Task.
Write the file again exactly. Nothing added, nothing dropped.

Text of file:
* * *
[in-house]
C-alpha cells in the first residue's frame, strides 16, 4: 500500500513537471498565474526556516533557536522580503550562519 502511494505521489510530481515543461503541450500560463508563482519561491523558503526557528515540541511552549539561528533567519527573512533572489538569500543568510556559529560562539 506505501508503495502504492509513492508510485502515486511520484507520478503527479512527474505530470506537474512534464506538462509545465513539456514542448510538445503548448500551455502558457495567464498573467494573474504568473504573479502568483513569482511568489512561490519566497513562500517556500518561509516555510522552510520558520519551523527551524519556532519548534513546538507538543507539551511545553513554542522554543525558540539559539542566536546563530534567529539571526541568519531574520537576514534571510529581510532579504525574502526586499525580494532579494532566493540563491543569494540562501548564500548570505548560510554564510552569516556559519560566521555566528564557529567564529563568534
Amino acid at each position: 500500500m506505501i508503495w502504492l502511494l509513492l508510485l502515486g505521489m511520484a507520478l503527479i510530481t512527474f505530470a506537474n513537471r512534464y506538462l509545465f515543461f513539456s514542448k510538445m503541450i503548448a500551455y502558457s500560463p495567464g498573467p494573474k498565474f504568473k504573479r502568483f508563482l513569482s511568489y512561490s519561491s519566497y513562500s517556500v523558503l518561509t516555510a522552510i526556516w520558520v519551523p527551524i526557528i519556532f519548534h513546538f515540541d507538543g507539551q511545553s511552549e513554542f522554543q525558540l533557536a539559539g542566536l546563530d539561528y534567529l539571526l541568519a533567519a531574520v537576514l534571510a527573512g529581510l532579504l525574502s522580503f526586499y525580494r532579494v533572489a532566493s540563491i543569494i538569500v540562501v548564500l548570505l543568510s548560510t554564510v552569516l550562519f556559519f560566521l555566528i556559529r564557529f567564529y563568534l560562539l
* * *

[in-house]
C-alpha cells in the first residue's frame, strides 16, 4: 500500500513537471498565474526556516533557536522580503550562519 502511494505521489510530481515543461503541450500560463508563482519561491523558503526557528515540541511552549539561528533567519527573512533572489538569500543568510556559529560562539 506505501508503495502504492509513492508510485502515486511520484507520478503527479512527474505530470506537474512534464506538462509545465513539456514542448510538445503548448500551455502558457495567464498573467494573474504568473504573479502568483513569482511568489512561490519566497513562500517556500518561509516555510522552510520558520519551523527551524519556532519548534513546538507538543507539551511545553513554542522554543525558540539559539542566536546563530534567529539571526541568519531574520537576514534571510529581510532579504525574502526586499525580494532579494532566493540563491543569494540562501548564500548570505548560510554564510552569516556559519560566521555566528564557529567564529563568534
Amino acid at each position: 500500500m506505501i508503495w502504492l502511494l509513492l508510485l502515486g505521489m511520484a507520478l503527479i510530481t512527474f505530470a506537474n513537471r512534464y506538462l509545465f515543461f513539456s514542448k510538445m503541450i503548448a500551455y502558457s500560463p495567464g498573467p494573474k498565474f504568473k504573479r502568483f508563482l513569482s511568489y512561490s519561491s519566497y513562500s517556500v523558503l518561509t516555510a522552510i526556516w520558520v519551523p527551524i526557528i519556532f519548534h513546538f515540541d507538543g507539551q511545553s511552549e513554542f522554543q525558540l533557536a539559539g542566536l546563530d539561528y534567529l539571526l541568519a533567519a531574520v537576514l534571510a527573512g529581510l532579504l525574502s522580503f526586499y525580494r532579494v533572489a532566493s540563491i543569494i538569500v540562501v548564500l548570505l543568510s548560510t554564510v552569516l550562519f556559519f560566521l555566528i556559529r564557529f567564529y563568534l560562539l